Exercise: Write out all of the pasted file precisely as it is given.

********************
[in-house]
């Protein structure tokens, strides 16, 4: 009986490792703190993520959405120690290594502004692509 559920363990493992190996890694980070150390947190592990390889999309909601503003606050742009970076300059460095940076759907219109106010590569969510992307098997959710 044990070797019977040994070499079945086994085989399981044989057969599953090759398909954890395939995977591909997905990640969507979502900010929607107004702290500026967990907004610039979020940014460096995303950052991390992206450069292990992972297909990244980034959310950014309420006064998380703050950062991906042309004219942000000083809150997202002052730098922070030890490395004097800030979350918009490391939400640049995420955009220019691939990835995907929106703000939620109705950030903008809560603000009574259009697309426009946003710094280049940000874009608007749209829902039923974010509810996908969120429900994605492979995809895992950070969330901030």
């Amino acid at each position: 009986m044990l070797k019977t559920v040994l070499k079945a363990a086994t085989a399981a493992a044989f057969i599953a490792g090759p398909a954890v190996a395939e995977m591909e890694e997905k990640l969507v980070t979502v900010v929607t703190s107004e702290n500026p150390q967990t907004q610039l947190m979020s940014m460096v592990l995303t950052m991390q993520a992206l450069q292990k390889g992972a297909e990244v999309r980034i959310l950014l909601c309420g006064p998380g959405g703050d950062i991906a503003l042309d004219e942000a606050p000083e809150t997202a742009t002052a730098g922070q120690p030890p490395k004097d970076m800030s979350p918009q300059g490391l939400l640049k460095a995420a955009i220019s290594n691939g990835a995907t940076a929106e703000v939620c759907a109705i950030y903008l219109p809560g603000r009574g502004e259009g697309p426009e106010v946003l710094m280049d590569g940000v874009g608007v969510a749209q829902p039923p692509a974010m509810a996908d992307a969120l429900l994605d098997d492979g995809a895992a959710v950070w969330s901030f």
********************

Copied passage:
[in-house]
């Protein structure tokens, strides 16, 4: 009986490792703190993520959405120690290594502004692509 559920363990493992190996890694980070150390947190592990390889999309909601503003606050742009970076300059460095940076759907219109106010590569969510992307098997959710 044990070797019977040994070499079945086994085989399981044989057969599953090759398909954890395939995977591909997905990640969507979502900010929607107004702290500026967990907004610039979020940014460096995303950052991390992206450069292990992972297909990244980034959310950014309420006064998380703050950062991906042309004219942000000083809150997202002052730098922070030890490395004097800030979350918009490391939400640049995420955009220019691939990835995907929106703000939620109705950030903008809560603000009574259009697309426009946003710094280049940000874009608007749209829902039923974010509810996908969120429900994605492979995809895992950070969330901030």
């Amino acid at each position: 009986m044990l070797k019977t559920v040994l070499k079945a363990a086994t085989a399981a493992a044989f057969i599953a490792g090759p398909a954890v190996a395939e995977m591909e890694e997905k990640l969507v980070t979502v900010v929607t703190s107004e702290n500026p150390q967990t907004q610039l947190m979020s940014m460096v592990l995303t950052m991390q993520a992206l450069q292990k390889g992972a297909e990244v999309r980034i959310l950014l909601c309420g006064p998380g959405g703050d950062i991906a503003l042309d004219e942000a606050p000083e809150t997202a742009t002052a730098g922070q120690p030890p490395k004097d970076m800030s979350p918009q300059g490391l939400l640049k460095a995420a955009i220019s290594n691939g990835a995907t940076a929106e703000v939620c759907a109705i950030y903008l219109p809560g603000r009574g502004e259009g697309p426009e106010v946003l710094m280049d590569g940000v874009g608007v969510a749209q829902p039923p692509a974010m509810a996908d992307a969120l429900l994605d098997d492979g995809a895992a959710v950070w969330s901030f």